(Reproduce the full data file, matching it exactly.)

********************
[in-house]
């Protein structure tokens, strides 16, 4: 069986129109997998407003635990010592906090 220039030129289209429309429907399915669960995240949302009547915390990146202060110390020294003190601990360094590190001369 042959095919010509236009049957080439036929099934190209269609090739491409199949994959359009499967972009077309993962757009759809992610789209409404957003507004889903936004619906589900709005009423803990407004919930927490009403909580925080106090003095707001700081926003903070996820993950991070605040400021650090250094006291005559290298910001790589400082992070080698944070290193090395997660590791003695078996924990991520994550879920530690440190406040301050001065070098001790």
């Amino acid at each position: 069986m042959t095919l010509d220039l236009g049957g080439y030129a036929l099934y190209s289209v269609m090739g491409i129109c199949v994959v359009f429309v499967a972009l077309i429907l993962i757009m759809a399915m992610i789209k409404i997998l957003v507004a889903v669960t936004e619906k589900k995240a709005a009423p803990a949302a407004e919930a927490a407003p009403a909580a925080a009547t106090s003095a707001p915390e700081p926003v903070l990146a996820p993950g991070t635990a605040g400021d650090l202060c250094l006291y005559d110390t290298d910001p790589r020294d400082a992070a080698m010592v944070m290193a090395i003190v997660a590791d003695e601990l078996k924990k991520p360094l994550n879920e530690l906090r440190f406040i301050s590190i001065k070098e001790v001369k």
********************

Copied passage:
[in-house]
């Protein structure tokens, strides 16, 4: 069986129109997998407003635990010592906090 220039030129289209429309429907399915669960995240949302009547915390990146202060110390020294003190601990360094590190001369 042959095919010509236009049957080439036929099934190209269609090739491409199949994959359009499967972009077309993962757009759809992610789209409404957003507004889903936004619906589900709005009423803990407004919930927490009403909580925080106090003095707001700081926003903070996820993950991070605040400021650090250094006291005559290298910001790589400082992070080698944070290193090395997660590791003695078996924990991520994550879920530690440190406040301050001065070098001790």
């Amino acid at each position: 069986m042959t095919l010509d220039l236009g049957g080439y030129a036929l099934y190209s289209v269609m090739g491409i129109c199949v994959v359009f429309v499967a972009l077309i429907l993962i757009m759809a399915m992610i789209k409404i997998l957003v507004a889903v669960t936004e619906k589900k995240a709005a009423p803990a949302a407004e919930a927490a407003p009403a909580a925080a009547t106090s003095a707001p915390e700081p926003v903070l990146a996820p993950g991070t635990a605040g400021d650090l202060c250094l006291y005559d110390t290298d910001p790589r020294d400082a992070a080698m010592v944070m290193a090395i003190v997660a590791d003695e601990l078996k924990k991520p360094l994550n879920e530690l906090r440190f406040i301050s590190i001065k070098e001790v001369k």